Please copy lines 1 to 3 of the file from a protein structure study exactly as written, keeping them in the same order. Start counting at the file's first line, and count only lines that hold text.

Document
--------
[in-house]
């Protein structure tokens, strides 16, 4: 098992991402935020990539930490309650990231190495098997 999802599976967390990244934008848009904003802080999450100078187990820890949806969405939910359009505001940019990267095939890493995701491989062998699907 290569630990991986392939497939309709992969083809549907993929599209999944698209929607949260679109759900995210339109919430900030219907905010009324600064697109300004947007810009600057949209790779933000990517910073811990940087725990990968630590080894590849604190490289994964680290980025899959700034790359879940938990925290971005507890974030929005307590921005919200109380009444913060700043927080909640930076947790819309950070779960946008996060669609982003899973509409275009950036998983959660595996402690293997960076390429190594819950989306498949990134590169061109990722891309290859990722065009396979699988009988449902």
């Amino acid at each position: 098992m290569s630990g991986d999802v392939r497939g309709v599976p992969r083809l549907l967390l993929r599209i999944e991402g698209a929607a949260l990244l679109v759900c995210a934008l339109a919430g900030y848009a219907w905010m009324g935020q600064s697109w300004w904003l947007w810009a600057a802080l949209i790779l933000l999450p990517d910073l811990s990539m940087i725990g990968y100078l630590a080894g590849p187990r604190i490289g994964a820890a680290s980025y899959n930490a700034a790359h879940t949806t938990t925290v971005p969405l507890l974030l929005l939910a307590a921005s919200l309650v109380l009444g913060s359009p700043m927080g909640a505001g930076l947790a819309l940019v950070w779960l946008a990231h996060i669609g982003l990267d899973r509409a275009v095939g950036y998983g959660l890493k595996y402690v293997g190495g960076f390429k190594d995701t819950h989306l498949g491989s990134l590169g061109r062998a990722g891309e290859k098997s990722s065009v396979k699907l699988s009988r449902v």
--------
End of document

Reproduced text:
[in-house]
């Protein structure tokens, strides 16, 4: 098992991402935020990539930490309650990231190495098997 999802599976967390990244934008848009904003802080999450100078187990820890949806969405939910359009505001940019990267095939890493995701491989062998699907 290569630990991986392939497939309709992969083809549907993929599209999944698209929607949260679109759900995210339109919430900030219907905010009324600064697109300004947007810009600057949209790779933000990517910073811990940087725990990968630590080894590849604190490289994964680290980025899959700034790359879940938990925290971005507890974030929005307590921005919200109380009444913060700043927080909640930076947790819309950070779960946008996060669609982003899973509409275009950036998983959660595996402690293997960076390429190594819950989306498949990134590169061109990722891309290859990722065009396979699988009988449902």
């Amino acid at each position: 098992m290569s630990g991986d999802v392939r497939g309709v599976p992969r083809l549907l967390l993929r599209i999944e991402g698209a929607a949260l990244l679109v759900c995210a934008l339109a919430g900030y848009a219907w905010m009324g935020q600064s697109w300004w904003l947007w810009a600057a802080l949209i790779l933000l999450p990517d910073l811990s990539m940087i725990g990968y100078l630590a080894g590849p187990r604190i490289g994964a820890a680290s980025y899959n930490a700034a790359h879940t949806t938990t925290v971005p969405l507890l974030l929005l939910a307590a921005s919200l309650v109380l009444g913060s359009p700043m927080g909640a505001g930076l947790a819309l940019v950070w779960l946008a990231h996060i669609g982003l990267d899973r509409a275009v095939g950036y998983g959660l890493k595996y402690v293997g190495g960076f390429k190594d995701t819950h989306l498949g491989s990134l590169g061109r062998a990722g891309e290859k098997s990722s065009v396979k699907l699988s009988r449902v």